I don't agree with everything Taubes says. I think he is very honest in his reporting and makes excellent references to published medical studies. However, I don't agree with some of his analysis of those studies. For example, you take a group of people who have been eating a natural diet of meat and milk, with very little carbohydates...and suddenly switch their diet to one high in carbohydrates. The result is obesity, high blood pressure, etc. However, what this does not apply to a group of say...Japanese people who are accustomed to eating a diet heavy on rice. The carbohydrates do not make them obese. In recent years, as the Japanese diet, especially among the youth, has become more westernized and includes your typical Western burger, fries, fried chicken, and pizza....high fat foods...obesity is now becoming an issue. This is where I think dietary history and genetics come in to play; high fat diets cause problems in groups tradionally consuming low fat fare....high carbohydrate diets cause problems in groups that tradionally consume low carbohydare fare. That's my story and I'm stickin' to it. I have read most of the popular diet related books. I have read "Good Calories, Bad Calories" and "Eat To Live", for example. These two books are at opposite ends of the low-carb, high-carb debate. However, I find they both contain useful information.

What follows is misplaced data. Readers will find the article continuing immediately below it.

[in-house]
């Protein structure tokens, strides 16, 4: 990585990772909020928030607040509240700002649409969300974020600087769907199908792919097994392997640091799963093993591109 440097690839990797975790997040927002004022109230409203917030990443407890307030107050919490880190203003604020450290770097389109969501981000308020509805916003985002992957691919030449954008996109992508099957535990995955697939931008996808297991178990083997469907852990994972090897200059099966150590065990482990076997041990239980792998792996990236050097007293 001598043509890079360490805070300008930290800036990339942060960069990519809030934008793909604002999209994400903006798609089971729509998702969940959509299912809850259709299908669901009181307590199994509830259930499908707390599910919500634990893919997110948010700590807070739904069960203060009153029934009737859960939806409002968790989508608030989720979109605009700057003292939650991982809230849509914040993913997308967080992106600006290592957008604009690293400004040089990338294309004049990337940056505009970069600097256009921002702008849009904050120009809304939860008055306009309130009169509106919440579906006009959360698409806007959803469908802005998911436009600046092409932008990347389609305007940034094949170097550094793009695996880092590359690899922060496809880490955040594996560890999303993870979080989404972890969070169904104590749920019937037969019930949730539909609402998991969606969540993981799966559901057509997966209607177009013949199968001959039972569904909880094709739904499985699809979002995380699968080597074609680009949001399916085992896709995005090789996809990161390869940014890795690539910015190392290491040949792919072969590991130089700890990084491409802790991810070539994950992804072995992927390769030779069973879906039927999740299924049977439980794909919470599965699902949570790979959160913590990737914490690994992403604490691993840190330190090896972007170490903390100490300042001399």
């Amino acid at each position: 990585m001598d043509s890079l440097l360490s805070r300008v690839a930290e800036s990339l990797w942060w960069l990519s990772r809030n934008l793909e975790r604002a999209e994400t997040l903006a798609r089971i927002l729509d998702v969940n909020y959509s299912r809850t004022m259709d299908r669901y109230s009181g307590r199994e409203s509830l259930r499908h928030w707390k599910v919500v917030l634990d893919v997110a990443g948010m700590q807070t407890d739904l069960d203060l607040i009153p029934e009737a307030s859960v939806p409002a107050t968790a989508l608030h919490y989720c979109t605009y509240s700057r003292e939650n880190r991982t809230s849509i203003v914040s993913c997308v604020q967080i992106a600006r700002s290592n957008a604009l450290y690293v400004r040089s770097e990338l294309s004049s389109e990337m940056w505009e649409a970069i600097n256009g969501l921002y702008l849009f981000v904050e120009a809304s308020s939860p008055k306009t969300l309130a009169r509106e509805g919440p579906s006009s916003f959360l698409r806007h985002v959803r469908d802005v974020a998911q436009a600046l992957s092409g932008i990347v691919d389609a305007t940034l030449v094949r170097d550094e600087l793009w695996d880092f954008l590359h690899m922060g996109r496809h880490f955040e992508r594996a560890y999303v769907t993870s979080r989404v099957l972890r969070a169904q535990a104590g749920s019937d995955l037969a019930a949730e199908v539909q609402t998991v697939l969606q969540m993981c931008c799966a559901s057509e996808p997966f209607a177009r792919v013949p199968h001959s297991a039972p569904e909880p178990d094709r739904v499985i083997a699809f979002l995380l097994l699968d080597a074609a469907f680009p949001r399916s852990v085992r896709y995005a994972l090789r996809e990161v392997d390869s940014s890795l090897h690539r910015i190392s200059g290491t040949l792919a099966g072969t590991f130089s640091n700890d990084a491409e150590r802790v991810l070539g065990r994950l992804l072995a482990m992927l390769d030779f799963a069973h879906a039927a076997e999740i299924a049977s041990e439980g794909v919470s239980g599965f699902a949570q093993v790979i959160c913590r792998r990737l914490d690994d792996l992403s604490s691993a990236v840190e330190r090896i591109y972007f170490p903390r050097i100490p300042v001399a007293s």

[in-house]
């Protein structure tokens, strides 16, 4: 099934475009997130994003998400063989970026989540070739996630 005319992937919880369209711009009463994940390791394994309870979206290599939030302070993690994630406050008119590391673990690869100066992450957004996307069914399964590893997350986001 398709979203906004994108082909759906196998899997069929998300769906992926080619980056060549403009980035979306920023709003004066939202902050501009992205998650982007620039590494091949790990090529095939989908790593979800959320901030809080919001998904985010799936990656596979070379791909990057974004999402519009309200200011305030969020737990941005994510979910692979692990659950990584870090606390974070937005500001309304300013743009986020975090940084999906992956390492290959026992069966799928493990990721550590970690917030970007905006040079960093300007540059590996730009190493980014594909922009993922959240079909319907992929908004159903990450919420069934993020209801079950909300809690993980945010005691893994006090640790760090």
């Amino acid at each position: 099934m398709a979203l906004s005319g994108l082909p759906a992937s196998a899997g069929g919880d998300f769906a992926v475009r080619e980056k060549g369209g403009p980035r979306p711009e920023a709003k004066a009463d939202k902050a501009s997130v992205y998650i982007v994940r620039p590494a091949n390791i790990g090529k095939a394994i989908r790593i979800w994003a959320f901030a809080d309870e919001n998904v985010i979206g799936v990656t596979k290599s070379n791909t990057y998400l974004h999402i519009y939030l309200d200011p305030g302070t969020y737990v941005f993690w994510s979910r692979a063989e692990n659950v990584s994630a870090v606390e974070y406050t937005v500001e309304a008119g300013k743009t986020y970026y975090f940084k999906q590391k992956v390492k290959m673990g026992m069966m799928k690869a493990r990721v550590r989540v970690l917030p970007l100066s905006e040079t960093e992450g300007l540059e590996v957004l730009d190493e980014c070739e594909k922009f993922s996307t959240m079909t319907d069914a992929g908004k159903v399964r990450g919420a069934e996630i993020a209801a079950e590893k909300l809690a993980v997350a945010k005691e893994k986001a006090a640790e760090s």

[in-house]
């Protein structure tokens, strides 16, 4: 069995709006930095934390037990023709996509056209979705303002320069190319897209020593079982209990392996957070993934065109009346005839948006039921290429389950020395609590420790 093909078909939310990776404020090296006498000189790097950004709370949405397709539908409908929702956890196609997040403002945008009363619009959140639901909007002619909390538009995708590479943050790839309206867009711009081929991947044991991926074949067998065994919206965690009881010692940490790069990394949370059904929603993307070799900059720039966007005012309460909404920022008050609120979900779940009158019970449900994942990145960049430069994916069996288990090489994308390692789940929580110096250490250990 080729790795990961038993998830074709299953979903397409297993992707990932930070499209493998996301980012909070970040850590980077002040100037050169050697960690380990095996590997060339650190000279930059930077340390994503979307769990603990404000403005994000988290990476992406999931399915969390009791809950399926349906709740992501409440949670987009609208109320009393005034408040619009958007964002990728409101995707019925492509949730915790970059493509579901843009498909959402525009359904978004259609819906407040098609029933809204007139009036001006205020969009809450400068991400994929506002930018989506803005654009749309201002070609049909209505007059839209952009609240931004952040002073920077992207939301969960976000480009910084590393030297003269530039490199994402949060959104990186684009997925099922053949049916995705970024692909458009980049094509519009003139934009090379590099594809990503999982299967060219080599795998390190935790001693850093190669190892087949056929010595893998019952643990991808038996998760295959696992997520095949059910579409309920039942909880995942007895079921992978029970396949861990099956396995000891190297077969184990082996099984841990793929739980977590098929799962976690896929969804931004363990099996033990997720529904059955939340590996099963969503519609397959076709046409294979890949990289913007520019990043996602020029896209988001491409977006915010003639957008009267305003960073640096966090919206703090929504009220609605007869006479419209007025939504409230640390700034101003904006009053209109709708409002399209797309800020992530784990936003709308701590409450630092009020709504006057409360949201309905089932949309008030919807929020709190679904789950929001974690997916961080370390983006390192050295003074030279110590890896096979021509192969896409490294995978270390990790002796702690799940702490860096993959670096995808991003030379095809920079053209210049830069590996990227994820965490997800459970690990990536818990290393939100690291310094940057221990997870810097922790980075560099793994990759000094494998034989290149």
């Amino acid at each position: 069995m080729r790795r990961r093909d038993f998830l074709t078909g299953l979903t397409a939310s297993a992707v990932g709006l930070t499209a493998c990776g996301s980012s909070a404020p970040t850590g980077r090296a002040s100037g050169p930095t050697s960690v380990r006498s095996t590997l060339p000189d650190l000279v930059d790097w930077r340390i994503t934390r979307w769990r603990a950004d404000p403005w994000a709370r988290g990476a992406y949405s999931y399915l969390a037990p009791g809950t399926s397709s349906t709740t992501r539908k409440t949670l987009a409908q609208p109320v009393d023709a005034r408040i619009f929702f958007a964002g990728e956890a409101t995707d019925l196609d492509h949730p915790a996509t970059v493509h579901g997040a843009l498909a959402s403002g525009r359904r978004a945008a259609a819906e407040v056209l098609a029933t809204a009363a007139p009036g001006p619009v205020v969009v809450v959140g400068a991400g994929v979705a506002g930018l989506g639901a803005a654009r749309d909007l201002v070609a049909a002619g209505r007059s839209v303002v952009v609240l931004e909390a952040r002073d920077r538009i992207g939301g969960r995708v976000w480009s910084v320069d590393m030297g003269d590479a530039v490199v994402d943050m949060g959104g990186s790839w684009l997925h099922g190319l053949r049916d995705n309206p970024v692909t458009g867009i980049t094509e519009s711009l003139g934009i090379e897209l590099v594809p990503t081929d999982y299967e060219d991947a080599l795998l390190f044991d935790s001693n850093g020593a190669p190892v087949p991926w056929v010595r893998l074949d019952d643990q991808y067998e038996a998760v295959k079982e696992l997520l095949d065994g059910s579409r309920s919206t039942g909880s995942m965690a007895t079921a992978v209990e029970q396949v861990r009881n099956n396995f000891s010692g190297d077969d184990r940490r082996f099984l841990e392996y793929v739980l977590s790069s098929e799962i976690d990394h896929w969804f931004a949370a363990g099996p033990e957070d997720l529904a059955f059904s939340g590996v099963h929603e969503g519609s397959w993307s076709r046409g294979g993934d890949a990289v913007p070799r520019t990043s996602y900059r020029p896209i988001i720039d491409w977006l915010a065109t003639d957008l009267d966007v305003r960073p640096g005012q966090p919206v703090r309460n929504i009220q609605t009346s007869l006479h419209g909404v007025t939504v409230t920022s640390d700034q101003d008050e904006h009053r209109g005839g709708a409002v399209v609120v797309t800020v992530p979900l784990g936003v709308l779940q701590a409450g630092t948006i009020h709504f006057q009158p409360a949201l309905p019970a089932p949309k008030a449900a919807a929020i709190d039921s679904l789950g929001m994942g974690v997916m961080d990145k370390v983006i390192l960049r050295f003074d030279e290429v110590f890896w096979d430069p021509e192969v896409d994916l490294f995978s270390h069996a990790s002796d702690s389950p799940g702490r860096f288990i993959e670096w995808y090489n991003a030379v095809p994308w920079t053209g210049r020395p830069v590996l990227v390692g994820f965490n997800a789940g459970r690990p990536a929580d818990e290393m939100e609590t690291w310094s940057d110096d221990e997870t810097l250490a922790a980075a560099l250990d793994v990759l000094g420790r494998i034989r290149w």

Ben Fury
12-29-2008, 09:33 AM
...Western burger, fries, fried chicken, and pizza....high fat foods...obesity is now becoming an issue.

Will, think. Every single one of those foods is also packed with carbs.


I have read "Good Calories, Bad Calories" and "Eat To Live", for example. These two books are at opposite ends of the low-carb, high-carb debate. However, I find they both contain useful information.

Comparing a meticulously detailed and researched book like Good Calories, Bad Calores with Joel Fuhrman's opus to vegetarian hyperbole and study cherry picking, Eat to Live is simply hilarious.

Thanks Will! I needed a good laugh this morning.

Allen Yeh
12-29-2008, 09:41 AM
Ben,

While I've enjoyed some of your posts, try to keep the mocking tone down to a minimum.

Ben Fury
12-29-2008, 10:23 AM
Ben,

While I've enjoyed some of your posts, try to keep the mocking tone down to a minimum.

Allen, I apologize to both you and Will and all others who found my comments excessive.